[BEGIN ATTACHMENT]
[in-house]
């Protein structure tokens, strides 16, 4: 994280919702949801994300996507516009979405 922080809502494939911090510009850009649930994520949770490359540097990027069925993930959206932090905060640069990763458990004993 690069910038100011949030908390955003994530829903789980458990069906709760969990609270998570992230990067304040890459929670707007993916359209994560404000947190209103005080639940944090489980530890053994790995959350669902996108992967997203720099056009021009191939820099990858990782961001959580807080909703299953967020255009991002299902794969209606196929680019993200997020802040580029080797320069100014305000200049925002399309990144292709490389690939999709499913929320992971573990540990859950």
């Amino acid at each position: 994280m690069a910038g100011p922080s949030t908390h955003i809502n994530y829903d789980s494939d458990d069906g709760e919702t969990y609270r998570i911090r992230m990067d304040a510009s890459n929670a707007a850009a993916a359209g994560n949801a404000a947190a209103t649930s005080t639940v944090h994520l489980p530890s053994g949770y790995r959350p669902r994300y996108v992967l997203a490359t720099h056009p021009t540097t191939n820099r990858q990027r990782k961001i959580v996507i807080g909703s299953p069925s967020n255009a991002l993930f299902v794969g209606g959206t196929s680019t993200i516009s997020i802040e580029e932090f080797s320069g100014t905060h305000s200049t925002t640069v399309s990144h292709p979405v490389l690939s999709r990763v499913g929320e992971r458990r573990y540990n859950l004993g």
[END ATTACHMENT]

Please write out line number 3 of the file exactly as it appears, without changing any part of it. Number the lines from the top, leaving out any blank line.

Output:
């Amino acid at each position: 994280m690069a910038g100011p922080s949030t908390h955003i809502n994530y829903d789980s494939d458990d069906g709760e919702t969990y609270r998570i911090r992230m990067d304040a510009s890459n929670a707007a850009a993916a359209g994560n949801a404000a947190a209103t649930s005080t639940v944090h994520l489980p530890s053994g949770y790995r959350p669902r994300y996108v992967l997203a490359t720099h056009p021009t540097t191939n820099r990858q990027r990782k961001i959580v996507i807080g909703s299953p069925s967020n255009a991002l993930f299902v794969g209606g959206t196929s680019t993200i516009s997020i802040e580029e932090f080797s320069g100014t905060h305000s200049t925002t640069v399309s990144h292709p979405v490389l690939s999709r990763v499913g929320e992971r458990r573990y540990n859950l004993g």